Trevor held up his hands in a mock surrender. Tiffany stomped back towards her son and jerked him forward, closing in on the ticket booth. Adam knew his mother was angry, he just wished she didn’t pull him around by the arm. He tapped his mother’s hand. She looked back at her son and his furrowed little brow of distress. She lightened her grip but did not fully let go. Once they all see the eagles, Adam thought, everything will be fine. The cacophony of bird calls was like air raid sirens at this point. All manner of birdsongs complemented each other. The window of the dual administration building and ticket booth was shut as they approached it. There was a cobblestone path leading left and into the Center itself. Already there was a large wooden cage, fifteen feet by fifteen feet, that Adam could see. From this distance, Adam couldn’t make out what was in there. Tiffany rang a call bell just outside the window.
After a moment, the window slid open and a jovial, jowly old woman poked her head out. She revealed herself with a smile, directing it at both Tiffany and Adam individually before speaking. Behind her, recessed farther into the office, some Center employees sat around a table, drinking coffee, having breakfast, and softly bemoaning weekend work. “Good morning!”, started the ticket taker, “Welcome to the LeBlanc Center for Birds of Prey. Happy to have you on the weekend. Been here before?”
“No, first time. I saw you all online and figured we should give it a shot.” Tiffany smiled back.
Adam stopped listening. He turned back towards his father. Trevor was still about six feet away from the window behind him. He was fishing around in his wallet for cash. Adam decided to instead focus on the birds’ calls, trying to discern which one was the bald eagle. He realized he wasn’t sure what they sounded like. Whatever it was, he was sure it was majestic. He fantasized about a bald eagle throwing open its beak and emitting a lion’s roar. He giggled to himself. Too majestic, perhaps.
Tiffany, after getting the total from the ticket taker, turned back towards her husband as well. He was now sorting his cash with a slow, passive contempt. To bide time, Tiffany continued her conversation. “So, how many species are currently here?”
“The Center currently houses twelve species of raptor. The only ones you won’t see today are the burrowing owls. We just got them in so they need to be in isolation for a bit. Here, let me get ya’ll a pamphlet and a map.”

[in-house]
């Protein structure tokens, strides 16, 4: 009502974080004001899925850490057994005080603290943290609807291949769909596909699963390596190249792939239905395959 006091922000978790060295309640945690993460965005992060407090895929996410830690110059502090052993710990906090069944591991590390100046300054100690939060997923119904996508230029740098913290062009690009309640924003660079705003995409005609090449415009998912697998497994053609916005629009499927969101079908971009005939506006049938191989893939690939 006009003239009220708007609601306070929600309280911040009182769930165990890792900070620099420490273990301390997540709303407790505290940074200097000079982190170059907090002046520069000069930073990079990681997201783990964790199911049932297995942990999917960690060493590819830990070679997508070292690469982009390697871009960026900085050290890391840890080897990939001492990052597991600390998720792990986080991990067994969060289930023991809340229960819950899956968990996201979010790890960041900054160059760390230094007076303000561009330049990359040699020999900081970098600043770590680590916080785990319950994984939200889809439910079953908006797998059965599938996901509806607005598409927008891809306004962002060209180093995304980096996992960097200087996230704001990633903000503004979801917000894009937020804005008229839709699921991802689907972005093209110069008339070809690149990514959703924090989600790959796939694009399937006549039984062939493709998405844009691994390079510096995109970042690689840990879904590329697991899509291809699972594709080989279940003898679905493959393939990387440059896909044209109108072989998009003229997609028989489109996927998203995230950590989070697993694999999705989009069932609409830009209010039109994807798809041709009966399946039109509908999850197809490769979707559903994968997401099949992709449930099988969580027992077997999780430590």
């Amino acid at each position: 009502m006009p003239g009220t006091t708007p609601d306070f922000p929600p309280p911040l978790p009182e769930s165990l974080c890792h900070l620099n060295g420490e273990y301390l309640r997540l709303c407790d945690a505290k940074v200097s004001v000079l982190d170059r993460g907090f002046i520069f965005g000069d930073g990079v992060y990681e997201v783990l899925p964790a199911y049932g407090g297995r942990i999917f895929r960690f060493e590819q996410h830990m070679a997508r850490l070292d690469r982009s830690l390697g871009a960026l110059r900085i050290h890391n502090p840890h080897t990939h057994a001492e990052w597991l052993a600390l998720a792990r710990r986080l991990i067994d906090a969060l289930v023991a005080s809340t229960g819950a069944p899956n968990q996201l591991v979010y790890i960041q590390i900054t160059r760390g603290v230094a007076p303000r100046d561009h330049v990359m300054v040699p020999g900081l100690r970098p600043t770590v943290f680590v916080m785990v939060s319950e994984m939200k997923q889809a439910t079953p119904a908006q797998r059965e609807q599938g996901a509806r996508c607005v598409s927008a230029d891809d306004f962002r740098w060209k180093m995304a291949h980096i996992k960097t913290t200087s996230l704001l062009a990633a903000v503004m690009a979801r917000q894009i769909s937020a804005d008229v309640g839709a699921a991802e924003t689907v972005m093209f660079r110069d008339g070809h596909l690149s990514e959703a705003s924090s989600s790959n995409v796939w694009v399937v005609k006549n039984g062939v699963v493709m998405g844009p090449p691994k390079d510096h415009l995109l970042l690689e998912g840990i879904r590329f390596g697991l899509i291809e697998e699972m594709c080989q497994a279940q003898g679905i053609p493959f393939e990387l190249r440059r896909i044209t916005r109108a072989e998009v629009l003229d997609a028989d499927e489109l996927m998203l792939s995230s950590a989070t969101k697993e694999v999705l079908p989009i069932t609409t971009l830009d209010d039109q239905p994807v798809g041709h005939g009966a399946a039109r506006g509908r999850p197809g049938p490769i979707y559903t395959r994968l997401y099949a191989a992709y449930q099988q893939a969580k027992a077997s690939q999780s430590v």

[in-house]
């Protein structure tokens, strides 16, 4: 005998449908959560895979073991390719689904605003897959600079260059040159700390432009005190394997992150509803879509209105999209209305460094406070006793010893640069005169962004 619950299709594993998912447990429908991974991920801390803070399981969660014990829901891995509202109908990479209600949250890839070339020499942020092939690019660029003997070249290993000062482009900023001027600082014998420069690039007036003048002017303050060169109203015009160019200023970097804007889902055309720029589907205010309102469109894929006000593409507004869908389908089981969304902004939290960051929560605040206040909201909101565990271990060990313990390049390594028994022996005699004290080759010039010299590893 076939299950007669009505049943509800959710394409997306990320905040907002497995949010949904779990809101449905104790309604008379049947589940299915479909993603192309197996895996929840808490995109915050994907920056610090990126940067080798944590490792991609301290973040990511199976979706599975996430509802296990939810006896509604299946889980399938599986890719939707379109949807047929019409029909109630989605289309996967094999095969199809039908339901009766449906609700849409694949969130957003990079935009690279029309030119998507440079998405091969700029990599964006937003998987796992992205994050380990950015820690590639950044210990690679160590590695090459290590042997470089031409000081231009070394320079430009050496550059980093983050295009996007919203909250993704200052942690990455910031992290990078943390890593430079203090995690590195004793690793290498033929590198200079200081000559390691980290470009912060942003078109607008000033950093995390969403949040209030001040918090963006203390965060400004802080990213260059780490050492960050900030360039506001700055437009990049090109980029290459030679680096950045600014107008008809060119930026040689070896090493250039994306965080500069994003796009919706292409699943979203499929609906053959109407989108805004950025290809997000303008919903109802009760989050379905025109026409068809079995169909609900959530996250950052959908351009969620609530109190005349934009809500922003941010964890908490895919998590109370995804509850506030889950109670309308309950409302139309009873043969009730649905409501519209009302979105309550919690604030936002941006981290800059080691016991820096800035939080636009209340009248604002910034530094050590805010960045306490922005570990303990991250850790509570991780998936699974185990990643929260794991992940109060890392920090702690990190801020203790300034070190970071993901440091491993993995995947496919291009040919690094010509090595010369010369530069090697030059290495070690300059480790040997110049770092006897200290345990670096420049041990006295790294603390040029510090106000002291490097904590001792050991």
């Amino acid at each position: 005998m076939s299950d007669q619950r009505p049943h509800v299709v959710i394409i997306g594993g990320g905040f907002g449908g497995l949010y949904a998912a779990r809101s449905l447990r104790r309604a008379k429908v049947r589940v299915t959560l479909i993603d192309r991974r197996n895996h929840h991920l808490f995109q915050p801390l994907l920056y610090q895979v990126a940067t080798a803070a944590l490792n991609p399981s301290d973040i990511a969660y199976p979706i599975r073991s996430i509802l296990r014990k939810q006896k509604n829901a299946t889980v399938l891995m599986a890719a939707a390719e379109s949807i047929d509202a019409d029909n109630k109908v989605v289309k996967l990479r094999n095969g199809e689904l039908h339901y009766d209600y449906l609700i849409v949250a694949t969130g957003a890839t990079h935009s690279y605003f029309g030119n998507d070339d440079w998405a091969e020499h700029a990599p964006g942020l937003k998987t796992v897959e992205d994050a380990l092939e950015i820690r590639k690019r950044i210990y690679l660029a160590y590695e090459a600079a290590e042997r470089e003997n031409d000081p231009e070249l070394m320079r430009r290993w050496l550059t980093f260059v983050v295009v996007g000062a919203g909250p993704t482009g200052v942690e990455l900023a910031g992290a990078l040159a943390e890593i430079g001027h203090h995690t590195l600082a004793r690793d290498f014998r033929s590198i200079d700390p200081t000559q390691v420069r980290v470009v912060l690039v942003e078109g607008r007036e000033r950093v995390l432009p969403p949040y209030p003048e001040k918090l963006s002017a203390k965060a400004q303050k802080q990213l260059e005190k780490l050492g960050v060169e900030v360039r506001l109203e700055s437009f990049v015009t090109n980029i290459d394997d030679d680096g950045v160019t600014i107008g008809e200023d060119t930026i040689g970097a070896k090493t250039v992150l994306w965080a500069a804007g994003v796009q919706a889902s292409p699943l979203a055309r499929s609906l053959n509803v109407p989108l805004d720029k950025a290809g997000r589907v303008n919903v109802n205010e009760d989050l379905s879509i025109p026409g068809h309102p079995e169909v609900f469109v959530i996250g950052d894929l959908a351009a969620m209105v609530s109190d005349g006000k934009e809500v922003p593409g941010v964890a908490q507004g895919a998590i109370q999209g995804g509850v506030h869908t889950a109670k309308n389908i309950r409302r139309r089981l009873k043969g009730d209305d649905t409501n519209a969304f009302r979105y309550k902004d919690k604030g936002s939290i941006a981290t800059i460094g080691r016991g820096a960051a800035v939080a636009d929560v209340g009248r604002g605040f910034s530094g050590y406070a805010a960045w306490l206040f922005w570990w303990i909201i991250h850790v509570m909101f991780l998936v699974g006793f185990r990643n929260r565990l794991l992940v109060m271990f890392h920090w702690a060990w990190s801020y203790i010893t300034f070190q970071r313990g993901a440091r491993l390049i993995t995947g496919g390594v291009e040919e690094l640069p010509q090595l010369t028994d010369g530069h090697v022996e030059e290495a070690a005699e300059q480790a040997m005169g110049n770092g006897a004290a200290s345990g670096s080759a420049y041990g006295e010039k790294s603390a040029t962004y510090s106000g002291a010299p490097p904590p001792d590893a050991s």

As the ticket taker bent below the counter to get them, Adam tugged on his mother’s jacket sleeve, a single word stuck in his brain. “Mom, did she say raptor?”
“No.” Trevor said. He had his money ready.
They all heard a laugh from behind the counter as the ticket taker came back up. “I never get tired of that. Every time we get a school field trip, or a group of kids come in, there’s always one keen one that thinks we’re some sort of secret dinosaur zoo.” She beamed down at Adam. “A raptor is what we call a bird of prey, darlin’. If it’s got sharp claws and eats prey, it’s a raptor. Not a velociraptor.”
Adam reddened but grinned along with the old woman. The only thing that could have made seeing a bald eagle better, admittedly, was if it was a dinosaur.
“Here’s the money.” Adam’s father butted in, stepping forward. The ticket taker’s smile was broken for just a second. She had noticed the dour man earlier but had forgotten he was there. She took the money and sorted out the change. She handed him back a few coins but consciously handed the admission stickers and other accoutrement to Tiffany.
“Just a couple more bits of info –“ she started, but stopped as she noticed Trevor stomp off towards the interior of the Center, towards the first cage. Her mouth shut and she couldn’t help but to grimace. She turned to Tiffany. “You all need to put those stickers right on your jackets, okay? Make sure he does too. Like I was saying, just a few more things. All the birds here have been injured or are sick in some way or another. Some of them are here to be rehabilitated but most of them can’t be released back into the wild. Some can’t fly well or can’t catch prey, so we keep them here to live out their lives in comfort.”